Renewable energy can no longer rely on the protection of conventional power plant, Germany’s electricity sector has warned. To avert a shortfall, the government must act immediately. Otherwise, Germany’s network stability is endangered.
In the next four years, renewable energy will lose some of the capacity that has hitherto been used to secure weather-dependent green electricity supply. With this “wake-up call to government”, the Federal Association of the Energy and Water Industry (BDEW) warned of the consequences of an accelerated dying of power plants in Germany.
Until now, Germany has created a double power system, said BDEW Chief Executive Stefan Kapferer in Hannover. While conventional power plants continued to operate, renewable energy was expanded in parallel . This “double system” is now coming to an end, said Kapferer.
It is already foreseeable today that by the end of 2022 there will not be enough conventional power plants to fully compensate for the intermittent failure of renewable energy production, for example during a “cold dark doldrums” in winter. “Overcapacity that still exists today will not only be completely eliminated in a few years,” warned Kapferer. “Rather, no later than 2023 we are expecting a shortfall in the secured capacity.”
Industry warns of power failure
According to the BDEW’s latest statistics, new conventional power plants with a capacity of 4400 megawatts will be built by then. However, this compares to the loss of 18,600 megawatts due to power plant shutdowns. “A big minus,” warned Kapferer. Whether and to what extent electricity storage and demand management can close part of the gap remains uncertain.
Overall, the secured power generation capacity in Germany is dropping from today’s 90,000 megawatts to 75,300 megawatts. This means that the annual peak load of an estimated 81,800 megawatts can no longer be met. It would be frivolous to hope electricity imports could fill the gap.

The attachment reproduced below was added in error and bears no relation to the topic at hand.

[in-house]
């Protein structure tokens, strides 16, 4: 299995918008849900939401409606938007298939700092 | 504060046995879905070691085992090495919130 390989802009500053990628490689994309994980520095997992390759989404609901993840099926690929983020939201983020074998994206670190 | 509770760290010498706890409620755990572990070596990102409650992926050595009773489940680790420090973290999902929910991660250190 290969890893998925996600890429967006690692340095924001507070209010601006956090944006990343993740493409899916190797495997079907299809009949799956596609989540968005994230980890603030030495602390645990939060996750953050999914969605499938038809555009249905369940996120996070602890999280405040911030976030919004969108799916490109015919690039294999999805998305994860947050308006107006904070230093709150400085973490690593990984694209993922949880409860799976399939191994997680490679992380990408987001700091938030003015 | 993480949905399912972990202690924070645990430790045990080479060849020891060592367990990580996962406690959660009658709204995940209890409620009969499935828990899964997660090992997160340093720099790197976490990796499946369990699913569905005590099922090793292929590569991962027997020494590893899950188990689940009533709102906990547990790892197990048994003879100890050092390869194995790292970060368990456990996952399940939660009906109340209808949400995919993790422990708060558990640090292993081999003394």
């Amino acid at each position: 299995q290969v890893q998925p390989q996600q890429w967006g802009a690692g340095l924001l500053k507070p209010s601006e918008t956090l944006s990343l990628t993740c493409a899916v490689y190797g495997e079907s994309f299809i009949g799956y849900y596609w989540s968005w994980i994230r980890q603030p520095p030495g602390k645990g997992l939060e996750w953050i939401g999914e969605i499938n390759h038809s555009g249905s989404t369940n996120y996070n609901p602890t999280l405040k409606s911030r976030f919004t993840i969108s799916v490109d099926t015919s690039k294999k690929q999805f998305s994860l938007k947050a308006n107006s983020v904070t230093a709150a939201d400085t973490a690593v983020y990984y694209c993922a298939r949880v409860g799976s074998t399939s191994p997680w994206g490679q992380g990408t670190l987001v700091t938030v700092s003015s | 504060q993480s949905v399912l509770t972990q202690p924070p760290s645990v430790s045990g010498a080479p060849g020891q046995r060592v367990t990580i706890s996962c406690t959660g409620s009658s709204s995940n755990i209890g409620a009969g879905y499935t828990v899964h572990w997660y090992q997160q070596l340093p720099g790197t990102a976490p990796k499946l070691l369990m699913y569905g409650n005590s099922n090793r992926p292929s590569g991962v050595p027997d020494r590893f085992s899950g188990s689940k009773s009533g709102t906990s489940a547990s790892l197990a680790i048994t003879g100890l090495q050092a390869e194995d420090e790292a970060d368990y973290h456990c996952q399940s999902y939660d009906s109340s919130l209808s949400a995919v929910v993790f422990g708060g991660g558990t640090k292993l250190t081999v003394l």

“Even in other EU countries, secured output in the form of conventional power plants will be reduced,” the BDEW chief warned: “Moreover, the periods when electricity is in high demand are almost the same in Central Europe.”
Industry In Call For Action
In addition to the planned phase-out of nuclear energy, hard coal-fired power plants in particular have recently been notified for decommissioning as they were no longer economically viable. The fall in natural gas prices and correspondingly greater competition from gas-fired power plants also contributed to this. In addition, the first two lignite-fired power plants have already been shut down.
In order to avoid a looming shortfall, policy makers must act immediately and improve the opportunities for efficient cogeneration power plants, Kapferer said. New power plant projects would take at least five years lead time – it was therefore urgent to respond immediately to the impending shortfall in 2023.
The dying of power plants may also influence the work of the commission that is looking into phasing out the coal. “We run the risk of the Commission setting an exit plan for coal-fired power generation, which the Federal Network Agency has to ban regularly because any further decommissioning would jeopardise grid stability.”
Politicians should no longer delay decisions about how to secure reserve power capacity which is necessary for the energy transition. The Federal Government is obliged by European regulations to achieve its climate protection goals by 2030.